Oil money is the subject of political drama, vast fortunes, global commerce, international conflicts, and everyday life. However, you don’t need to be some sort of oil drilling business mogul in order to make money investing in oil.
Anyone with modest savings and internet access can make money in the oil markets.
Oil is the essential fuel of modern civilization. Without it, the entire modern world comes to a halt. It fuels the flow of goods in free trade, it fuels the transport of people throughout the world, and it even fuels the armies of nations in every corner of the Earth.
For this reason, the flow of oil and oil products is very lucrative and is even a matter of national security. Everyone involved in the oil business, from the plant worker to the top oil trader, is benefiting financially from the health and demands of the oil market.
The everyday investor may see this and assume that oil investing is only for people in big business, but this is not true. There are many ways that a retail investor can get involved in the oil market, but there are a few things that we must first understand before we dive in.
The price of crude oil is the core factor of the oil market. Oil producers want the best possible price for their product, and oil consumers want low prices on oil products like gasoline. If the price is too high, then many aspects of the economy cannot function.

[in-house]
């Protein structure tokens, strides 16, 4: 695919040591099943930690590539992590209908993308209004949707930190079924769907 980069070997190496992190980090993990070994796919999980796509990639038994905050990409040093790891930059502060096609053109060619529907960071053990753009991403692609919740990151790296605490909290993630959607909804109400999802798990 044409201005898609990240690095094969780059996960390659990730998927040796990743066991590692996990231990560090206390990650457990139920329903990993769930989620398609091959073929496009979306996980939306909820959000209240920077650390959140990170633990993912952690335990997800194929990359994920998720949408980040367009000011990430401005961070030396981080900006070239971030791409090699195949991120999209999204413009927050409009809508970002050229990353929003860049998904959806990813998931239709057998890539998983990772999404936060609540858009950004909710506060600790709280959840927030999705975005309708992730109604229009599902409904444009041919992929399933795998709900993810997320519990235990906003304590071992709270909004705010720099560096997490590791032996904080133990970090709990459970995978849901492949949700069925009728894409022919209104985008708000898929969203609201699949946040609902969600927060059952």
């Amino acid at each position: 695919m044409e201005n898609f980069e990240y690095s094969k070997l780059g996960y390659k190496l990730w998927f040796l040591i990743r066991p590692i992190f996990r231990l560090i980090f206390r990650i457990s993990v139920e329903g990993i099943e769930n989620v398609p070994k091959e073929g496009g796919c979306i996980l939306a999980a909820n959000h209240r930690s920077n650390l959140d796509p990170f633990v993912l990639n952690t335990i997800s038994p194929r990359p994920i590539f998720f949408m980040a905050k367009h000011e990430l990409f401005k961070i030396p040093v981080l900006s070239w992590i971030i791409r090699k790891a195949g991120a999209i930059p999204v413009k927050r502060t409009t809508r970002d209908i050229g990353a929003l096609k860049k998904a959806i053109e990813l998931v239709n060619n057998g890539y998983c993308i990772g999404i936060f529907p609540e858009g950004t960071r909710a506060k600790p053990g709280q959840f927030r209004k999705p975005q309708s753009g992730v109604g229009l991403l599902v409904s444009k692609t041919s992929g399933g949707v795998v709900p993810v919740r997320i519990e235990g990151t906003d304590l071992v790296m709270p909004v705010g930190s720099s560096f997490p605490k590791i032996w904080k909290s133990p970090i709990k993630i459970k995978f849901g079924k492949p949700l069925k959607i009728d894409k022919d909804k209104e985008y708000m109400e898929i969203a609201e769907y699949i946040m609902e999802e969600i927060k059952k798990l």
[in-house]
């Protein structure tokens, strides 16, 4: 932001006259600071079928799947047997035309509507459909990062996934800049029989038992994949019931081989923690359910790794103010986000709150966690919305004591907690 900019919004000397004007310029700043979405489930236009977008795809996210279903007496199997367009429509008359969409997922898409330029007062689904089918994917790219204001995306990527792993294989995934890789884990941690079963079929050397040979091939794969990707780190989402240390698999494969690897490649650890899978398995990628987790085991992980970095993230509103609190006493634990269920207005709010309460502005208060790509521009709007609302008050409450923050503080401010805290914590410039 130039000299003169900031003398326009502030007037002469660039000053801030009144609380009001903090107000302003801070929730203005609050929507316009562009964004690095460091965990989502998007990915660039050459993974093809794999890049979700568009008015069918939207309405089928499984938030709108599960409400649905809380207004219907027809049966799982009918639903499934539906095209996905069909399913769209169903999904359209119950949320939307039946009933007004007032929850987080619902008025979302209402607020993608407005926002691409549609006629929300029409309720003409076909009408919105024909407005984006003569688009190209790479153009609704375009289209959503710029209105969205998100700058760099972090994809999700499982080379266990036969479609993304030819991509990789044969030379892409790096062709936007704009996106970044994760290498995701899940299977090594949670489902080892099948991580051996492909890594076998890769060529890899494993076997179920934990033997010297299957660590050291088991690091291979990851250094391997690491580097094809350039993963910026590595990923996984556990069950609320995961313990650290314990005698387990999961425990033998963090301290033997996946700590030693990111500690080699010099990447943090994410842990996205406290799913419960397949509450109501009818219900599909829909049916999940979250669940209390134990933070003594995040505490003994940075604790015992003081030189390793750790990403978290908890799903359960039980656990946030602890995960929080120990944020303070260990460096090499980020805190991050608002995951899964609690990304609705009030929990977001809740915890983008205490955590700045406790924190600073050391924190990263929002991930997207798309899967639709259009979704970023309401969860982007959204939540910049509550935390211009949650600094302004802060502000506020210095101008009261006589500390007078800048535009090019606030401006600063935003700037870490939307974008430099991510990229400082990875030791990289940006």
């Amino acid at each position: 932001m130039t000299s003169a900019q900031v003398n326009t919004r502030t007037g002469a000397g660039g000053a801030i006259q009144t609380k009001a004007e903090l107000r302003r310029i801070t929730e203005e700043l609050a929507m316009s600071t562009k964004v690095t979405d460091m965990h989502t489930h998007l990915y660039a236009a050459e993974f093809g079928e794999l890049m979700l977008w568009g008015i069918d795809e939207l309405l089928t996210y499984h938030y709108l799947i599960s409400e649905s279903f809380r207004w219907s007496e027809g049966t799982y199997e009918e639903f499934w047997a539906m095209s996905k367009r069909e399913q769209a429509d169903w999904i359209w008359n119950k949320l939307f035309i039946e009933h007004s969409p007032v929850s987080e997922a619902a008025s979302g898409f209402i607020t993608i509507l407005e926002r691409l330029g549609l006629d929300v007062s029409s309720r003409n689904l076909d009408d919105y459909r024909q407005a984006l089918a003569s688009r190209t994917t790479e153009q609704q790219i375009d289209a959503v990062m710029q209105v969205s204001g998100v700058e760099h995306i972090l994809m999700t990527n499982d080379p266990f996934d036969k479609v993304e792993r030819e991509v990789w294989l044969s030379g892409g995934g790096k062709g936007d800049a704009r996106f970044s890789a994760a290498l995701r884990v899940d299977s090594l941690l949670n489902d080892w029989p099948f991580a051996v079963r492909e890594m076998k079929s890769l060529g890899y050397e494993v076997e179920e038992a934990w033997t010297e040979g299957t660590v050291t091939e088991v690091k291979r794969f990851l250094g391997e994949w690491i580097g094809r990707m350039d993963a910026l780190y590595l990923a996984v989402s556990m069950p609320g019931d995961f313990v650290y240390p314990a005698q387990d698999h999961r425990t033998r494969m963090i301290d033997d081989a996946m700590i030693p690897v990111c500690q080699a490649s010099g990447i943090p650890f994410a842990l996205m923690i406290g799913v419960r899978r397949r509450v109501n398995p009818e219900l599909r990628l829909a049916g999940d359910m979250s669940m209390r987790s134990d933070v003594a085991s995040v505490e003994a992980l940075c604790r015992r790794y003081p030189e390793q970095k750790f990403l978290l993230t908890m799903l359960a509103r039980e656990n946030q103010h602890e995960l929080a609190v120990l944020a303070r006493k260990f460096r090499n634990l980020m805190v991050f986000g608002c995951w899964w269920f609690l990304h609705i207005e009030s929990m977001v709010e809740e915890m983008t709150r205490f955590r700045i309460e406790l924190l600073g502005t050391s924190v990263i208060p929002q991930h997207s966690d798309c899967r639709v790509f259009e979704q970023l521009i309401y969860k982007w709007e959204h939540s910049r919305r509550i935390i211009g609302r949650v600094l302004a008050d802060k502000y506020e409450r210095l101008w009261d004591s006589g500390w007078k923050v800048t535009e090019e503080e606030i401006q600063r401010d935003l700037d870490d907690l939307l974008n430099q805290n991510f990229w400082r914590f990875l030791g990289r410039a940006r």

If you’ve lived through an oil crisis, then you can understand firsthand how supply and demand affects prices. The demand for oil is always growing as populations and economies expand. The supply is also growing, but it can be influenced by political drama and oil coalitions.
Many of the most oil-rich nations are allied in an oil-producing coalition called the Organization of the Petroleum Exporting Countries, or OPEC for short. These nations get together and decide to limit their oil production in order to keep prices high and keep the money flowing.
If OPEC decides to curb production, or a war begins in an oil-producing nation, then oil prices will go up. If peace and diplomacy prevail, or non-OPEC nations produce more oil, then crude oil and oil products become more affordable.
Now that you understand the very basics of oil supply and demand, let’s take a quick look at all of the products that allow you to invest in oil.
The most direct way to invest is to buy physical barrels of crude oil with futures contracts. A futures contract allows you to own 1,000 barrels of crude oil at a time, on paper.
Single contracts can change in value by thousands of dollars in a matter of minutes. In other words, you can make or lose a lot of money in a very short period of time. This is the most powerful way to trade oil, but it is also the most difficult and risky.
The United States is the top oil consumer in the world, so the most popular oil futures contract is on the West Texas Intermediate (WTI). The second-most popular market for crude oil is in Europe, and this is accessible through Brent Crude Futures.
Buying and selling commodity futures in crude oil is only recommended for highly skilled and experienced investors. It is a worthwhile goal if you really want to make the most of the oil market, but for everyday investors it is a tall order and a serious risk.